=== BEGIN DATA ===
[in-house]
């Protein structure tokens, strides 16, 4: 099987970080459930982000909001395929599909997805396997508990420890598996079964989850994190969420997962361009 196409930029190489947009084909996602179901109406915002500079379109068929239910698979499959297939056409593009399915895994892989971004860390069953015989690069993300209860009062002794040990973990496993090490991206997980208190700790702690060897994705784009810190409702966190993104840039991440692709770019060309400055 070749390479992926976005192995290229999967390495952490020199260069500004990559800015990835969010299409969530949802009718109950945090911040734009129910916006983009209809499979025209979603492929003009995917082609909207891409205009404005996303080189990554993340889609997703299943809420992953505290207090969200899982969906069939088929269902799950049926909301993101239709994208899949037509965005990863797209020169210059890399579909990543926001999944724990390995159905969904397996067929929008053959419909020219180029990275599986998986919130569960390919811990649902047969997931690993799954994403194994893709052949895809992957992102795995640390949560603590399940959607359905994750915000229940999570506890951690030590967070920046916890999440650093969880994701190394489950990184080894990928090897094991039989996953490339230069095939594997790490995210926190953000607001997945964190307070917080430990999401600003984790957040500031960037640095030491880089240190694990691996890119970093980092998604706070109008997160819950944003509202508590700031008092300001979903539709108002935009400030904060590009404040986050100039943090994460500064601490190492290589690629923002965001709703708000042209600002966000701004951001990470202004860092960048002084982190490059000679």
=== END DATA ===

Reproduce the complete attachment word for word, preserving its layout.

[in-house]
């Protein structure tokens, strides 16, 4: 099987970080459930982000909001395929599909997805396997508990420890598996079964989850994190969420997962361009 196409930029190489947009084909996602179901109406915002500079379109068929239910698979499959297939056409593009399915895994892989971004860390069953015989690069993300209860009062002794040990973990496993090490991206997980208190700790702690060897994705784009810190409702966190993104840039991440692709770019060309400055 070749390479992926976005192995290229999967390495952490020199260069500004990559800015990835969010299409969530949802009718109950945090911040734009129910916006983009209809499979025209979603492929003009995917082609909207891409205009404005996303080189990554993340889609997703299943809420992953505290207090969200899982969906069939088929269902799950049926909301993101239709994208899949037509965005990863797209020169210059890399579909990543926001999944724990390995159905969904397996067929929008053959419909020219180029990275599986998986919130569960390919811990649902047969997931690993799954994403194994893709052949895809992957992102795995640390949560603590399940959607359905994750915000229940999570506890951690030590967070920046916890999440650093969880994701190394489950990184080894990928090897094991039989996953490339230069095939594997790490995210926190953000607001997945964190307070917080430990999401600003984790957040500031960037640095030491880089240190694990691996890119970093980092998604706070109008997160819950944003509202508590700031008092300001979903539709108002935009400030904060590009404040986050100039943090994460500064601490190492290589690629923002965001709703708000042209600002966000701004951001990470202004860092960048002084982190490059000679």